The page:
“I don’t think this team improves by trading Scott Feldman,” Samardzija opined on July 2, 2013, almost exactly a year before he himself was shipped to Oakland. “He was one of our better pitchers. He’s thrown a lot of innings, a solid dude, a solid guy in the clubhouse.
“It’s unfortunate. Just hope the guys they get in return are comparable and bring the same attitude to the field every day that those guys brought.”
Yeah, about that.
It’s easy to point and laugh at Shark’s comments now, given the benefit of hindsight. But players don’t get paid to grasp the intricate machinations of their organization’s moves and you can understand the frustration with seeing a good teammate, particularly one who had provided a bright spot for a team that was otherwise frustratingly cinereous, traded away. But in questioning the motives of the front office, the former Cub echoed what a good many fans were saying at the time too.
Never mind that Feldman had been performing at an aberrantly high level and that he had come to Chicago on a one-year, $6 million contract. Or that the front office was basically running the equivalent of a house-flipping business, except that they were rehabbing and re-selling Major League pitchers rather than decrepit properties. Or that the Cubs got two pitchers and two international signing bonus slots in return for a guy with a career ERA well north of 4.00. Oh, the Cubs also had to give up Steve Clevenger, can’t forget that.
Ah, but retrospect is a mutha.
Arrieta wasn’t exactly Mrs. O’Leary’s cow during his early time in Chicago, pitching to a 3.66 ERA (4.94 FIP) and a 1.12 WHIP in nine starts. He struck out 6.45 batters and walked 4.18 per 9 innings, leaning heavily on his fastball, which he threw at a 65 percent clip. He wasn’t very crisp, but the confidence the Cubs had placed in him and the tutelage of pitching coach Chris Bosio helped Arrieta to finally put his game together.
Pitching development is anything but linear, as both the physical and psychological aspects of the game have to align for a player to truly leverage his talent. Arrieta has always been an advocate and devotee of good fitness and nutrition, but he had struggled to achieve focus. Once he was able to find his center in Chicago, however, things started to look up. Everyone is touting the insane stats from his last 24 stars over 2015 and ’16, but many forget that the man posted a 2.53 ERA (2.26 FIP, 0.99 WHIP) in his first full season with the Cubs.
Still, despite all the superlatives and the inconceivable stats, even Jake Arrieta has an off night once in a while.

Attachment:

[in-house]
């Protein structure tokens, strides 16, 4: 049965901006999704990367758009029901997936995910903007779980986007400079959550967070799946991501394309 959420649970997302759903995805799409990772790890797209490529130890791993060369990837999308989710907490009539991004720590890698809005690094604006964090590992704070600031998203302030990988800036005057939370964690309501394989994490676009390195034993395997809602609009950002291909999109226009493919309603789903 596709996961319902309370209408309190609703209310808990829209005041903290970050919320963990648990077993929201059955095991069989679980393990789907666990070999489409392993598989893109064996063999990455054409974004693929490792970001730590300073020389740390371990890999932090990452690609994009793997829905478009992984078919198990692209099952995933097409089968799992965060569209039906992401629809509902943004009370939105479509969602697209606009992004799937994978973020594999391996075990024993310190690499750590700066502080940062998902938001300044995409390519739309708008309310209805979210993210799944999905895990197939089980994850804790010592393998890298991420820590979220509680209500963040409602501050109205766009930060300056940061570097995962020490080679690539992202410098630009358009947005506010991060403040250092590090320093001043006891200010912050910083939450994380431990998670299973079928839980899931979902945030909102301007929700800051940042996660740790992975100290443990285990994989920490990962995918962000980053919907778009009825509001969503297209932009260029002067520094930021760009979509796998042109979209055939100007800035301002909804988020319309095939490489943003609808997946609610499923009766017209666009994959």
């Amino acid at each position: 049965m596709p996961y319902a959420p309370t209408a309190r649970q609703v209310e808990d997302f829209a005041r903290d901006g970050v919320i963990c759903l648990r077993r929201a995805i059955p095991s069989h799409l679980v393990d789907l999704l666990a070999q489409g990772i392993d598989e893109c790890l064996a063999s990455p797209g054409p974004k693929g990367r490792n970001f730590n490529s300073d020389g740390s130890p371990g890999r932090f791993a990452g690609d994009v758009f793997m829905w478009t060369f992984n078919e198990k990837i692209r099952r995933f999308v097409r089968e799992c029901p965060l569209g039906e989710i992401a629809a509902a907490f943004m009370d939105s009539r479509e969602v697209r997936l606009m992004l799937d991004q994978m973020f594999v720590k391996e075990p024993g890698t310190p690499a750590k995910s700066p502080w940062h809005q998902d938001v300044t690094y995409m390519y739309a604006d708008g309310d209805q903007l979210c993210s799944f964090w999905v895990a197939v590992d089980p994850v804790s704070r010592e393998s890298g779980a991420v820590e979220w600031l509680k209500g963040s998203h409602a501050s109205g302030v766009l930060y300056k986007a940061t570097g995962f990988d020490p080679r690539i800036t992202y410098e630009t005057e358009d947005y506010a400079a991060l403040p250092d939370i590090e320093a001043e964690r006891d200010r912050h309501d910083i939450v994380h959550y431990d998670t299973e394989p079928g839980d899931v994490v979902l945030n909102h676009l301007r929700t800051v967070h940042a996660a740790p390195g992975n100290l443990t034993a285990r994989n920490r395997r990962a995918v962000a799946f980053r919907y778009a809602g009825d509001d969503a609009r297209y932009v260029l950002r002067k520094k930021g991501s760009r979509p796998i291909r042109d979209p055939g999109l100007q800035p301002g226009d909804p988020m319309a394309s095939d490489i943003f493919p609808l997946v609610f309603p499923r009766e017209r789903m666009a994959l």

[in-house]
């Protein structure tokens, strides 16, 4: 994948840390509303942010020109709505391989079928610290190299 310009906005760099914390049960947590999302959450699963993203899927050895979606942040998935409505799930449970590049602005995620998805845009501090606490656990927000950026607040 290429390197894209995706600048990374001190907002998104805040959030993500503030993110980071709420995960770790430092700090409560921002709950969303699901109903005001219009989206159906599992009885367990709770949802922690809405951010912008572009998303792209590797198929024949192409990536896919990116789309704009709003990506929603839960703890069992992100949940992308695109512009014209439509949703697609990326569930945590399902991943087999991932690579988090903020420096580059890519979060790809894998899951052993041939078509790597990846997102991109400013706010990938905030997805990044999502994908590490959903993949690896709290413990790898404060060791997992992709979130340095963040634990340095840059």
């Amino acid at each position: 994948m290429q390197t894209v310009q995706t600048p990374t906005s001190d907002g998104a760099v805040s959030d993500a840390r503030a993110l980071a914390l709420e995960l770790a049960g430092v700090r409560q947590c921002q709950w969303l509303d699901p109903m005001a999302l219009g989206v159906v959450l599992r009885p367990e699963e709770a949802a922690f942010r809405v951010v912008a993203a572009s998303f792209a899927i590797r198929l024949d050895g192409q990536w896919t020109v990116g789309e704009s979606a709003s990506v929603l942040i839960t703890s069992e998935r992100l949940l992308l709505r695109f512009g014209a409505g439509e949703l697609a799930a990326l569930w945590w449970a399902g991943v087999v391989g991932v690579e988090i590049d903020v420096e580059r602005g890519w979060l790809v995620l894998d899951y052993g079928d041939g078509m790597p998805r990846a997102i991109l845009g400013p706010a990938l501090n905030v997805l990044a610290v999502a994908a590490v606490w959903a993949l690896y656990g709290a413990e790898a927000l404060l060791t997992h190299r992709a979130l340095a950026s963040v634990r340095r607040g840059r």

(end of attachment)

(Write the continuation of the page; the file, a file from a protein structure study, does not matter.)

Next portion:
“It felt sloppy from the get-go,” Arrieta admitted after a recent start. “I came out just tryin’ to mix, uh, was a little off with my command.”
That near-apology actually came as the best pitcher on the planet stood soaked in Gatorade and basking in the afterglow of his second no-hitter in as many seasons. It’s true that he was not at his peak, evidenced by a walk total (four) that was his highest since he handed out six free passes at home against Cleveland on June 16 of last season. Think about that for a moment. I mean, yeah, it was the Reds, who were Redsing in a bad way all night. Even so, Jake Arrieta turned a sloppy start into a no-hitter. We should all be so lucky.
But we are lucky, aren’t we? We’re lucky as Cubs fans to be able to witness someone performing other-worldly feats for our club rather than against it. And the best part of it is that luck had nothing to do with it. Theo Epstein, Jed Hoyer, and the rest of the brain trust knew what Jeff Samardzija didn’t and saw what most of us couldn’t. That’s not to say they believed they were acquiring a pitcher who would eventually post a 0.86 ERA over his last 24 starts, just that they saw great value in Arrieta and used an infinitely expendable commodity to land him.
It’s fitting that Arrieta’s most recent no-no came against a team featuring Ivan DeJesus Jr, a man whose father was involved in what has long been considered the Cubs’ most lopsided trade to date. Well, most lopsided in their favor, anyway. It’s too early to place Arrieta’s name above Ryne Sandberg’s when it comes to naming the best return in club history, but the gap is closing quickly. Despite all the hardware Ryno racked up, helping the Cubs to hoist the most coveted prize of all would be a mighty big check mark in Arrieta’s favor.
At the end of the day, though, that’s really a conversation better suited for message boards or pre-game beers at Murphy’s. Whether you fall on the side of the second baseman or the man who just posted his second no-hitter, the mere fact that I can bring this up without being laughed off (though I suppose I still could be) is testament to just how good Arrieta has been.
It was a little over 30 years ago that I officially fell in love with the Cubs, led as they were by an up-and-coming kid who seemed capable of doing the impossible. The Sandberg Game and that 1984 season in general lit or reignited passions in so many fans. Now you’ve got Arrieta, along with any number of his teammates, doing much the same for a new generation. The stats boggle the mind, but the results warm the heart.
If I could ask anything of you, dear reader, it’s that you pay heed that latter part. To take a clinical approach or to view Arrieta and the Cubs through a lens of cynicism is to miss the point entirely. Focusing only on the end result and failing to live in both the euphoria and the frustration of the present is to deny what draws us to be fans in the first place. And so I leave you with the words of a young man who knew a little something about taking a break from life and simply enjoying the moment.
Life moves pretty fast. If you don’t stop and look around once in a while, you could miss it.